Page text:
Despite team projects generously encouraged by both the Institute and the Technical Society under the aegis of the Student Activity Centre, and teams winning multiple laurels in national level competitions in and around the country, cooperation from the part of the workshop has been poor, as members claim. Prof Datta clarified that lack of infrastructure and specialized high-precision equipment is the main problem that needs attention, as the precision which the various teams desire is not provided by the equipment of the workshops as they are not the state-of-the-art machinery.
Clarifying the allotment of space and requirements for the teams, he added that the teams are allotted a shed in the vacated space between 2 shops as of now. After discussing with all the groups and their faculty advisors, as well as the PIC of the shops, it was decided to allow two groups to work simultaneously in any shop, keeping in mind the space constraints. If one group has progressed to the verge of completion, another group is also allowed to work in the same shop together.
[The current worksheds of the automobile fabrication teams are visibly congested, with a pile of junk adding to the woes]
However, procuring the right specification of raw material seems to be a daunting task. The workshop only maintains an inventory suitable for first-year training courses. For example, there are blocks and bars of mild steel in the machine shop, so if someone asks for a super-alloy bar to produce something new, they have to purchase it directly from their own funds. Still, Prof Datta stressed that the workshop is willing to cooperate with the teams as much as possible, although taking first-year sessional classes is always the priority--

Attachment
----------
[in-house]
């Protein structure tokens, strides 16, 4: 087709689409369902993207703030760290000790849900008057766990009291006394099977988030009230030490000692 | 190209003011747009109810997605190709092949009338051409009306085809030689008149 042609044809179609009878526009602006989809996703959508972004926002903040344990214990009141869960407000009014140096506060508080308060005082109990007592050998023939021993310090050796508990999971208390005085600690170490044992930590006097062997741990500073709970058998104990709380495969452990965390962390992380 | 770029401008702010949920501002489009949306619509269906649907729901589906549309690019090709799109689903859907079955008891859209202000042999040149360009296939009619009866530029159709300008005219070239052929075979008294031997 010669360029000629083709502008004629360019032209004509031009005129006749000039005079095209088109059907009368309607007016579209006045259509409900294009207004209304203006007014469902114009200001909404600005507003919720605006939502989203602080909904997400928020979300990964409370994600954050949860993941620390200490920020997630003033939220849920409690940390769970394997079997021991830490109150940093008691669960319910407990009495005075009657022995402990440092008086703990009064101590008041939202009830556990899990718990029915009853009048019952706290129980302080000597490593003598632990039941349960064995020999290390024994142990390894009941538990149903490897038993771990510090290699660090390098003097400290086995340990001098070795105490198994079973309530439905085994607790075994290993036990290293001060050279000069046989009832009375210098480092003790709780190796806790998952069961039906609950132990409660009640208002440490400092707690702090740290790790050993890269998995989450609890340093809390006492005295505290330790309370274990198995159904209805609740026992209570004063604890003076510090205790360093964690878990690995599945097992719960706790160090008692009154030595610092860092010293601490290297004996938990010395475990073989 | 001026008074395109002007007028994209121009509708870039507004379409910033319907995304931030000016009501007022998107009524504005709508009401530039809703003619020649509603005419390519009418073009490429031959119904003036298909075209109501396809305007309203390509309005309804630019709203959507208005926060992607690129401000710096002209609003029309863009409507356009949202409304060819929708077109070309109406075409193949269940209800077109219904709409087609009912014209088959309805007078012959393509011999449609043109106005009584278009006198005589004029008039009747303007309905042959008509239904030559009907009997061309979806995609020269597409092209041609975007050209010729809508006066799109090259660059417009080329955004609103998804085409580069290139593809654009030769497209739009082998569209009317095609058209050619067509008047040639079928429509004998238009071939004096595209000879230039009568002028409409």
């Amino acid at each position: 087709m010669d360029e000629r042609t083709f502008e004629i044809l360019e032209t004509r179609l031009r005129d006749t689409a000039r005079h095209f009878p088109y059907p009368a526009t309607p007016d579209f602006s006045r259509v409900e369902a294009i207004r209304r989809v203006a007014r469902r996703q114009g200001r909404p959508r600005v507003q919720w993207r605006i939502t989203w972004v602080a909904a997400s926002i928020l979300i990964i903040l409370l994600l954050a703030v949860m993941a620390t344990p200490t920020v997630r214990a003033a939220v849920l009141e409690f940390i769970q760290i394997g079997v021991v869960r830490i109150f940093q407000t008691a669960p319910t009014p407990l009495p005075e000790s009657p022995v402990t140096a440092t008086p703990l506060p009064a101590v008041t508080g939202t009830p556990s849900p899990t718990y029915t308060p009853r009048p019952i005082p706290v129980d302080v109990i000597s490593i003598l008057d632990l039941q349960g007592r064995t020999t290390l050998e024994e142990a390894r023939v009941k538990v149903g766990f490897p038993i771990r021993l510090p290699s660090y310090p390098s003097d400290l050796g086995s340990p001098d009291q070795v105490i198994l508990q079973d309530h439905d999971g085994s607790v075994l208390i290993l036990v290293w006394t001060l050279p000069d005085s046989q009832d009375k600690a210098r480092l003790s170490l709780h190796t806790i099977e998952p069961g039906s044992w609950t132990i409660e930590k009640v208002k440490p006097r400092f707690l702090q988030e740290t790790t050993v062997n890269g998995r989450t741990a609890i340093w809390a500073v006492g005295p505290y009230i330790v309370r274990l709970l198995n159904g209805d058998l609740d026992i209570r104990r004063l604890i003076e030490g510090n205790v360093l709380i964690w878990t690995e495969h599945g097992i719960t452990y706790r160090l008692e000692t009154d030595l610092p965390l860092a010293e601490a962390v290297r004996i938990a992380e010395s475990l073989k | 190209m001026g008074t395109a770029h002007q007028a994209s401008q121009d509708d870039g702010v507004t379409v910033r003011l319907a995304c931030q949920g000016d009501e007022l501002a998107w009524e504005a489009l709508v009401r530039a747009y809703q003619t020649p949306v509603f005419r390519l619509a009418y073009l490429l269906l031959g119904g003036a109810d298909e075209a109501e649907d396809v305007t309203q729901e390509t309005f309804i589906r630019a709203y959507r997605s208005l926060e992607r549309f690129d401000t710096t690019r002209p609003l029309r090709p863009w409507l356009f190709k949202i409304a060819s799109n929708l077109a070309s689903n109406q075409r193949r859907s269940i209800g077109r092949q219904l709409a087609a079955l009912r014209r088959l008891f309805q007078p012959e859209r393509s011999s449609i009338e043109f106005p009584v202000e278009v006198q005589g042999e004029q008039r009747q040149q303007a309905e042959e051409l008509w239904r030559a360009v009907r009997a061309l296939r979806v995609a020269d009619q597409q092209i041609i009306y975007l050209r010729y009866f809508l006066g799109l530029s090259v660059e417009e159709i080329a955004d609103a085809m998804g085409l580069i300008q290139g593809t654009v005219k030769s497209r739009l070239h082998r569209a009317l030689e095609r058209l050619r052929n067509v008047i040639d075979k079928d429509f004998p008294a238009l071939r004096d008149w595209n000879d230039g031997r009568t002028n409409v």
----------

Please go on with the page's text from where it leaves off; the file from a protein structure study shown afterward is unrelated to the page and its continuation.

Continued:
Recently we provided two portable machines directly to the team’s custody. CNC machines are required, but we need it for demonstration purpose, with soft metals. Hence the teams have to be given slots to use them so that they don’t clash with regular classes.
Another particular problem that the teams faced was that they were charged for using the TIG welding facility for the various car manufacturing processes. When asked about standardizing the rates of the TIG (Tungsten Inert Gas welding) personnel, Prof Datta emphasized
We do not charge anything. It is absolutely free of cost. It is our duty, and it applies not only to the car fabrication groups, but for any student related projects, be it B.Tech final year projects or M.Tech projects or anything else.
Delineating the Dilemmas
One of the main issues that Prof Datta pointed out is that when it comes to comparing our workshop facilities with those of institutes like IIT-KGP, our institute needs many upgradations. While IIT-KGP has state-of-the-art workshops with specialized Railway Research Centres and dedicated fabrication shops, our institute has a single Workshop building that handles almost all of the job preparation processes, including those of specialized Team projects like those of Road Runner, Tiburon, HPVC, ZON, and BMR. The stark reality is that most of the building and fabrication process undertaken by these teams occur in makeshift sheds with no fixed equipment to aid the assembly process. Prof Datta admitted that a separate fabrication shop and a basic ‘workshop’ for fundamental training is the need of the hour.
However, the biggest hurdle in upgrading and expanding the workshop premises is the lack of space. With the single-storeyed facility sandwiched between the Department of Chemical and Mechanical Engineering in one of the most crowded sections of the academic area, there is seemingly no plans to extend the building as of now. As Prof Datta puts it:
We certainly could have applied for purchasing new equipment, but where is the space to install them? As such we have no choice but to put up with the blames of the students, who don’t get all the necessary equipment for their fabrication activity.